Full disclosure: I don’t own shares of any of the companies mentioned in this post in my personal portfolio. When in 2010 I started the mutual fund I manage, Jubak Global Equity Fund http://jubakfund.com/ , I liquidated all my individual stock holdings and put the money into the fund. The fund did not own positions in Akamai as of the end of December. For a full list of the stocks in the fund as of the end of December see the fund’s portfolio at http://jubakfund.com/about-the-fund/holdings/
I’m going to take advantage of today’s bounce (or whatever) to recommend selling shares of Westpac Banking (WBK in New York or WBC.AU in Sydney.) More specifically, I’m going to recommend selling the shares of this Australian bank out of capital gains oriented portfolios such as my Jubak’s Picks portfolio http://jubakpicks.com/the-jubak-picks/ . I’d keep the shares, however, in income oriented portfolios such as my Dividend Income portfolio http://jubakpicks.com/jubak-dividend-income-portfolio/ for a while longer on the 5.31% yield
I think the yield is attractive and safe. I just don’t see much upside for the share price. Especially with the market seeing the rebirth of fears about slowing economic growth in China. When China catches a cold these days, Australia sneezes.
The problem, basically, is that Westpac Banking has run so far ahead of its banking peers that the shares are susceptible to stagnating or even retreating here. The stock has traded at a 2% premium to its peers on average over the last four years, Credit Suisse calculates, but it now trades at a 6% premium. With the bank near the end of its cost restructuring, I think that opportunity for bottom line growth is mostly already in the share price. The bank continues to emphasize growing its share of deposits in the Australian market—that would be a more attractive story to me right now if the Reserve Bank of Australia hadn’t cut its benchmark interest rate to 3% and signaled at its April 2 meeting that it saw room for further interest rate cuts. At the moment, then, raising capital from deposits is a relatively expensive source of funds.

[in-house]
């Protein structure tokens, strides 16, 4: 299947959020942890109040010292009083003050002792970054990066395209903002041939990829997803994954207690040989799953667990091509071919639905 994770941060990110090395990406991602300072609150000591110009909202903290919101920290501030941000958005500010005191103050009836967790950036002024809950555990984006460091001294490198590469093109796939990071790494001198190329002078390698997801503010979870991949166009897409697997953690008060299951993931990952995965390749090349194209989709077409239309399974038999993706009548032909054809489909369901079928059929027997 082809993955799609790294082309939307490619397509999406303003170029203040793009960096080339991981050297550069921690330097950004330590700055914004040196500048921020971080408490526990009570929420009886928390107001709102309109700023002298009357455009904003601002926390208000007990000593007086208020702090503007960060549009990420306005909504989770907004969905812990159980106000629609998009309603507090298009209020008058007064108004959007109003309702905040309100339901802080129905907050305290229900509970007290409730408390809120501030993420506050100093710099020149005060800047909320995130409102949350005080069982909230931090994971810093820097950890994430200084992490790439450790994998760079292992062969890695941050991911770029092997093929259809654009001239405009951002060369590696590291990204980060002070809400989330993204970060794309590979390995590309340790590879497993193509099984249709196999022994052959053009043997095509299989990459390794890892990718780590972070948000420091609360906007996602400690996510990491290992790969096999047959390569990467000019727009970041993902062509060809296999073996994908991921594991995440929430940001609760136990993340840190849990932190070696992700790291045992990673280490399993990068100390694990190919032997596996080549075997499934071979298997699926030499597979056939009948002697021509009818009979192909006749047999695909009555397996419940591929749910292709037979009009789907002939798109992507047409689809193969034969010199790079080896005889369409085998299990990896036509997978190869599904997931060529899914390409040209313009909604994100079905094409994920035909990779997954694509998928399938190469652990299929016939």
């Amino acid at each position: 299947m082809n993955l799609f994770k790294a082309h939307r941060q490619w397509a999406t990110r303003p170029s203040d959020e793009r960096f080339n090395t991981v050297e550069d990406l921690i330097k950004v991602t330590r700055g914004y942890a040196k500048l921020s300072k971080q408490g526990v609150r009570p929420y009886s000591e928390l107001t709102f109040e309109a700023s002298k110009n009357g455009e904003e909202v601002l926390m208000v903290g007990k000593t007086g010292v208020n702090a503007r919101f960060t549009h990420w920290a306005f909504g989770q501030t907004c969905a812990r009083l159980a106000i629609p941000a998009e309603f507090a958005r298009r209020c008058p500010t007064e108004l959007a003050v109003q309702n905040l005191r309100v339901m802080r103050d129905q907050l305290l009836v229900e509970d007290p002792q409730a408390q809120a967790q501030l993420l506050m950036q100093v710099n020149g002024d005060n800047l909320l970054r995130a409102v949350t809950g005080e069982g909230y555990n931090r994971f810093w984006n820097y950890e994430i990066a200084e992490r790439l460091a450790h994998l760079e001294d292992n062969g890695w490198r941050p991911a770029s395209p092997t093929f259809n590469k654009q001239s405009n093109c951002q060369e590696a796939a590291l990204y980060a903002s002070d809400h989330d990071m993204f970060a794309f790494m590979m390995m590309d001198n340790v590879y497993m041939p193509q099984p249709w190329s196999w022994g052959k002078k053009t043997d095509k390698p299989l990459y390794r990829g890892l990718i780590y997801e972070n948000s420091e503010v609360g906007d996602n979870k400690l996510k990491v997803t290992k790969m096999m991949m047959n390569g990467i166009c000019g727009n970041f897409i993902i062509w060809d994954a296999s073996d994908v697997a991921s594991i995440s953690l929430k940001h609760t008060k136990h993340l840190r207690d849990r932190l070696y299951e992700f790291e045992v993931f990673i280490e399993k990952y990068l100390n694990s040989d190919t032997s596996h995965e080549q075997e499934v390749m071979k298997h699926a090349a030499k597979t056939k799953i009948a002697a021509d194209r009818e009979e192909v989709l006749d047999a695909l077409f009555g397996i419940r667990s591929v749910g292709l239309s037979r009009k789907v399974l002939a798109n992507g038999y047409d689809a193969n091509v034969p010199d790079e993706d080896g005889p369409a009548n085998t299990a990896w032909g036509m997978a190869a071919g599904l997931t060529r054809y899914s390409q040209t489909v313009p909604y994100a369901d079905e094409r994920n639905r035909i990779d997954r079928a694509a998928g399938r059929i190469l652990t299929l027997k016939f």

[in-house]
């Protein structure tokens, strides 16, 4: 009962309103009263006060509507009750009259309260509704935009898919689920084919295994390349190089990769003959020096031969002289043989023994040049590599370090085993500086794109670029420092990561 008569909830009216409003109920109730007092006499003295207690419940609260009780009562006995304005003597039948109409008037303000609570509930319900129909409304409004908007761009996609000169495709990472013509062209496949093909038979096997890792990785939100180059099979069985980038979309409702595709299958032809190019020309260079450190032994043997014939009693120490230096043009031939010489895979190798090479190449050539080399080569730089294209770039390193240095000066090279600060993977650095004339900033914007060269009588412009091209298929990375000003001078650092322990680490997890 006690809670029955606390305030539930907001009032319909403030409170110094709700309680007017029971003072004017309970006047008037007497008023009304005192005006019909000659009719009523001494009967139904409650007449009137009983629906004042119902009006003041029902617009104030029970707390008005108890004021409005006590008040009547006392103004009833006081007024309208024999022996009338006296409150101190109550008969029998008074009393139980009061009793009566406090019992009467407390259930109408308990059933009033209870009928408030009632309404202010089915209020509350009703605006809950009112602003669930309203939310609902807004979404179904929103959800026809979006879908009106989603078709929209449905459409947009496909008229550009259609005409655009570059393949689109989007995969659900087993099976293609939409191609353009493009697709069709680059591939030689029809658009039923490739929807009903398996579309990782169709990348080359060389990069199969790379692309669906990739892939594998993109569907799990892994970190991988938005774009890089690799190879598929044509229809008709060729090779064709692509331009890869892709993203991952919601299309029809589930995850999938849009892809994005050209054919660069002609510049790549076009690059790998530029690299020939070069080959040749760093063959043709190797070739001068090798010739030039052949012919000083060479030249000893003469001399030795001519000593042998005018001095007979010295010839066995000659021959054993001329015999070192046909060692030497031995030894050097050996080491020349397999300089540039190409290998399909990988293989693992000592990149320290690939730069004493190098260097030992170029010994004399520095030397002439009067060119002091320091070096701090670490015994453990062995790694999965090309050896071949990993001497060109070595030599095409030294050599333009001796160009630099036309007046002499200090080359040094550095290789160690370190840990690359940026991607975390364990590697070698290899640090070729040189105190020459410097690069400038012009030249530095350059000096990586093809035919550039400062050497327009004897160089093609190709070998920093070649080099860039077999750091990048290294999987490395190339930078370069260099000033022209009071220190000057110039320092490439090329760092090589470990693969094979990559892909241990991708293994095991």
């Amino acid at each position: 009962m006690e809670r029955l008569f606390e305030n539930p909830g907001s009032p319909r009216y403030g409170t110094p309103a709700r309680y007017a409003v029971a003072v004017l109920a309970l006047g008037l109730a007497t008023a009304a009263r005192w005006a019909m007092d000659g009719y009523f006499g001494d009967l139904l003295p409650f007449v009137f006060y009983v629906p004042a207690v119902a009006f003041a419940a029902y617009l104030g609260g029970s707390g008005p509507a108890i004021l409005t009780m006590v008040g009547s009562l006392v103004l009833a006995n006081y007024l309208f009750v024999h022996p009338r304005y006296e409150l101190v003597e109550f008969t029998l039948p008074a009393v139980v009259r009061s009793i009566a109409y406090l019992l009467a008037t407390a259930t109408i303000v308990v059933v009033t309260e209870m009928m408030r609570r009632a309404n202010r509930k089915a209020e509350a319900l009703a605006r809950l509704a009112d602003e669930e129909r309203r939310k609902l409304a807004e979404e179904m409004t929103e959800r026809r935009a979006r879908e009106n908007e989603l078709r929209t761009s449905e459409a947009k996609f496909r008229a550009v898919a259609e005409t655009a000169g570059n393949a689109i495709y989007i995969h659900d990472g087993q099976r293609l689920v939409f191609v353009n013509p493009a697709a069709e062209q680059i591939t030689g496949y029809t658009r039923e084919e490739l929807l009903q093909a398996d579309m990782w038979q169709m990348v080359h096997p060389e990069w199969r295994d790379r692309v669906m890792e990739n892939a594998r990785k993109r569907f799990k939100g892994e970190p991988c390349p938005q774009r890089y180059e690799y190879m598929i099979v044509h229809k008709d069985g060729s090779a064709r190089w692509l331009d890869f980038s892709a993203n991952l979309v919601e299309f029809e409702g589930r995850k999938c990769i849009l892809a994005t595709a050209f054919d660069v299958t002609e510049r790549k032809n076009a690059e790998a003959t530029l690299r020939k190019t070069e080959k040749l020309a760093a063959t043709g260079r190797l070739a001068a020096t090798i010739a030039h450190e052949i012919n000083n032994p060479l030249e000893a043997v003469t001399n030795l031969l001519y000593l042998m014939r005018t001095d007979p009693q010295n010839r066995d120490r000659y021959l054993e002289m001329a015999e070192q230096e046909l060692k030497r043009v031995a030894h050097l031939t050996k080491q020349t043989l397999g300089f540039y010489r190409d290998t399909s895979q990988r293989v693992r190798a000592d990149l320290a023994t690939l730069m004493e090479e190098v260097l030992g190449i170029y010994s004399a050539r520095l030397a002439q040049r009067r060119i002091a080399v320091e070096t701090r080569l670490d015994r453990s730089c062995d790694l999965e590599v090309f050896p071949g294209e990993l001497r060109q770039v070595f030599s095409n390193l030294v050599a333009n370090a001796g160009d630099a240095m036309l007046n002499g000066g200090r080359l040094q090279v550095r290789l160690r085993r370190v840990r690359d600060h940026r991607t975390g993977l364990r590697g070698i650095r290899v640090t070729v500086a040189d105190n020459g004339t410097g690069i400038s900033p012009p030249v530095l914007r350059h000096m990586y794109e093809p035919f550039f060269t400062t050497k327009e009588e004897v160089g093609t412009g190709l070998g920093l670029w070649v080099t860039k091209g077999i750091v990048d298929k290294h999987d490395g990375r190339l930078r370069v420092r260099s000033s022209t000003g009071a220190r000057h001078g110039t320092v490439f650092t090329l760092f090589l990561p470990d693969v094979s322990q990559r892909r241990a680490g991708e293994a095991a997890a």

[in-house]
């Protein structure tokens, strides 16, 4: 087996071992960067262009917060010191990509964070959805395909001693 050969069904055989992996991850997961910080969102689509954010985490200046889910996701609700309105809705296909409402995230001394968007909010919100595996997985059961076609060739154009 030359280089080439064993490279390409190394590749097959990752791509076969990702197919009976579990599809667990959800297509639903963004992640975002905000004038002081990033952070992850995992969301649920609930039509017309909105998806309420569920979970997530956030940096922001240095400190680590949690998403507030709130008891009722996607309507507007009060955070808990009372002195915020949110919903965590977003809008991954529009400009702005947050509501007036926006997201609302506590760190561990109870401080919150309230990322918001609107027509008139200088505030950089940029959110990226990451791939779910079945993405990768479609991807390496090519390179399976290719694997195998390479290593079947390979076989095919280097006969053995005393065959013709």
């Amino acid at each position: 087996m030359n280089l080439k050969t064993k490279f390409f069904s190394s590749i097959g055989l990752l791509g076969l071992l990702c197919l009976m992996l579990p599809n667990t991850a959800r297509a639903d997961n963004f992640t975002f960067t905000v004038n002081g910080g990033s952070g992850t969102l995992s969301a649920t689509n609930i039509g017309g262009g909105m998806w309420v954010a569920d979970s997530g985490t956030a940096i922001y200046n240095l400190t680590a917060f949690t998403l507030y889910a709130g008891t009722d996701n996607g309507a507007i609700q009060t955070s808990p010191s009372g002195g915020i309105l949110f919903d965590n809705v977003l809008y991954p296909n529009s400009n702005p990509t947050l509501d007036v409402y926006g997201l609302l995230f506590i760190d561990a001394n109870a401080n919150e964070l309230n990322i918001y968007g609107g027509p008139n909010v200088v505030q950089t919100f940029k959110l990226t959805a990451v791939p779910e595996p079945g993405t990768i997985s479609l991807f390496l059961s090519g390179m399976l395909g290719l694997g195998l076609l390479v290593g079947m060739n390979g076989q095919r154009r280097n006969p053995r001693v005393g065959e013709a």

My target price on these New-York-trade ADRs (American Depositary Receipts) was $146. That was left in the dust long ago: The ADRs traded at $164.65 at 2:45 p.m. New York time today. The position in the Jubak’s Picks portfolio is up 48% since I initiated it on November 10, 2010.
Full disclosure: I don’t own shares of any of the companies mentioned in this post in my personal portfolio. When in 2010 I started the mutual fund I manage, Jubak Global Equity Fund http://jubakfund.com/ , I liquidated all my individual stock holdings and put the money into the fund. The fund did own positions in Westpac Banking as of the end of December. For a full list of the stocks in the fund as of the end of December see the fund’s portfolio at http://jubakfund.com/about-the-fund/holdings/
Novartis (NVS) has hit my $71 target price in my Jubak’s Picks portfolio. I was fairly aggressive when I set that target price. The drug maker does have one of the sector’s most promising pipelines of new drugs but a leading seller Diovan (10% of sales) lost patent protection at the end of 2012 and Gleevec is scheduled to lose patent protection in 2015. (The recent decision by an Indian court to deny Novartis patent protection in India for Gleevec is a non-issue as far as the share price is concerned, in my opinion.)